Site Selection: Guarding Against Lawsuits
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Site Selection: Guarding Against Lawsuits

Gone are the days when site selection in the QSR space meant securing a location nearest to McDonald's. FDDs generally contain a description of the types of assistance franchisors will offer franchisees with an explanation of the system standards for site selection. Franchisors should establish system standards for site selection, including training and support that encourage franchisee participation and assure franchisor approval.

In Konold v. Baskin-Robbins, Inc., the offering circular included a discussion of site selection, which stated in pertinent part as follows: "Creamland held the territorial franchise from Baskin-Robbins that included Colorado. It then sold individual franchises within its territory. Creamland exercises its best judgment in selecting a specific site for a Baskin-Robbins store. In determining an appropriate site for a store, the required rental obligation and the market feasibility of such a store are Creamland's primary considerations, with factors such as public accessibility and the surrounding area being taken into account.... A prospective franchisee is encouraged to perform his own investigation and evaluation before entering into a franchise agreement." The court found that the explicit suggestion to franchisees to independently investigate and evaluate the appropriateness of a specific store location eliminated franchisor liability for underperforming stores on the basis of site selection.

In contrast, in Southern Cal. Interveners v. SpeeDee Oil Change Systems, Inc., the plaintiffs alleged that SpeeDee Oil directly operated and controlled the franchises. Further, the franchisees alleged that the franchisor, including individual officers and directors, conspired to and did offer and sell oil change franchises in violation of the Franchise Investment Law. The franchisor's alleged violations included, but were not limited to, oral statements concerning site selection made by various representatives of the franchisor. As a result of the franchisor's representations about site selection for the franchises, the franchisees successfully litigated an action against the franchisor.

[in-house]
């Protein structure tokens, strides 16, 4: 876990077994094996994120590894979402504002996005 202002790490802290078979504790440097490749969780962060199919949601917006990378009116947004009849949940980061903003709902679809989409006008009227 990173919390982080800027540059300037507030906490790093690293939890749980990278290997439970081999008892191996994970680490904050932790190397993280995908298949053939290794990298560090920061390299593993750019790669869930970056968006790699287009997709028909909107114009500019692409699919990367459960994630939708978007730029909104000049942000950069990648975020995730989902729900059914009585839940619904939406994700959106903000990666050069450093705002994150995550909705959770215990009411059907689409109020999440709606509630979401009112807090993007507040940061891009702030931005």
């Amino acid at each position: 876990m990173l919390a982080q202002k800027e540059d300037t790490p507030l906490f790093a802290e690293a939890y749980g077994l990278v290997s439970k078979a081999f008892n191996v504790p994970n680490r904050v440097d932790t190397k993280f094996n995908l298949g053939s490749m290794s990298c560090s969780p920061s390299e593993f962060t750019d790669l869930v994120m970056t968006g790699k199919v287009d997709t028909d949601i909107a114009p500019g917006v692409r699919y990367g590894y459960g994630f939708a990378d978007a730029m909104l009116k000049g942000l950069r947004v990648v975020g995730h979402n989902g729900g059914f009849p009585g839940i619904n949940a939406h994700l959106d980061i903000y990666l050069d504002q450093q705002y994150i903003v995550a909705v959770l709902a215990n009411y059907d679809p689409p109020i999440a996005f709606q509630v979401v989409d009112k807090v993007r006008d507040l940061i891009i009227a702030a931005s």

Recently, in Yamin v. Moe's Southwest Grill, LLC franchisee plaintiffs asserted claims alleging that the franchisor breached and interfered with their contractual rights to open and operate a restaurant in Albany County, N.Y. The franchisee raised factual issues as to whether the franchisor acted in good faith under the 2005 market development agreement (MDA). Specifically, the franchisee asserted that the franchisor breached the 2005 MDA by not approving locations proposed by the franchisee for a third restaurant, and also by granting an exclusive area to a different company in 2007 that foreclosed the plaintiff franchisee's ability to add a third restaurant in Albany County. Section 7 of the 2005 MDA addressed site selection, and two sentences from paragraph 7.1 were the focus of the dispute. The first stated that "ranchisor shall either accept or reject the proposed site utilizing its then-current site selection policies and procedures." Later, paragraph 7.1 provided, in pertinent part, that "eveloper acknowledges and agrees that ranchisor may reject any proposed site for any reason in its sole discretion." Even though the second sentence suggests that the franchisor had the ability to reject a proposed site for any reason, thereby placing the franchisee at a disadvantage, the court held that franchisees were protected so long as the franchisor considered the site within the existing framework of site selection policies. Thus, the franchisor was permitted to reject the site proposed by the franchisee since the franchisor acted in good faith when it rejected the proposed site.


Franchisors need to carefully address site selection and should:

  1. document and maintain, as part of their business records, all franchisee communications regarding site selection;
  2. outline a clear and concise site selection protocol with site selection training;
  3. mandate the use of real estate brokers;
  4. maintain authority to approve site locations while assuring franchisees conduct independent due diligence before presenting a location for approval;
  5. be sure to document the legitimate grounds by which sites are accepted or rejected; and
  6. have franchisees sign an acknowledgment that they have conducted independent site due diligence and an independent investigation with regard to the proposed site.

If the franchise location underperforms, franchisees will question franchisor approval of the site. Selection standards inclusive of franchisee input while protecting the interests of the brand are the best practice! Location intelligence is no longer optional in today's market. Franchisees and multi-unit operators seek brands with analytical site intelligence supporting the system. The goal is to approve and optimize site selection to maximize unit-level economics.

Anthony J. Calamunci is partner-in-charge in the Toledo, Ohio office of Roetzel & Andress LPA. He practices in a wide range of business matters, with a focus on franchise law and franchise litigation. Contact him at 419-254-5247 or

Published: September 8th, 2011

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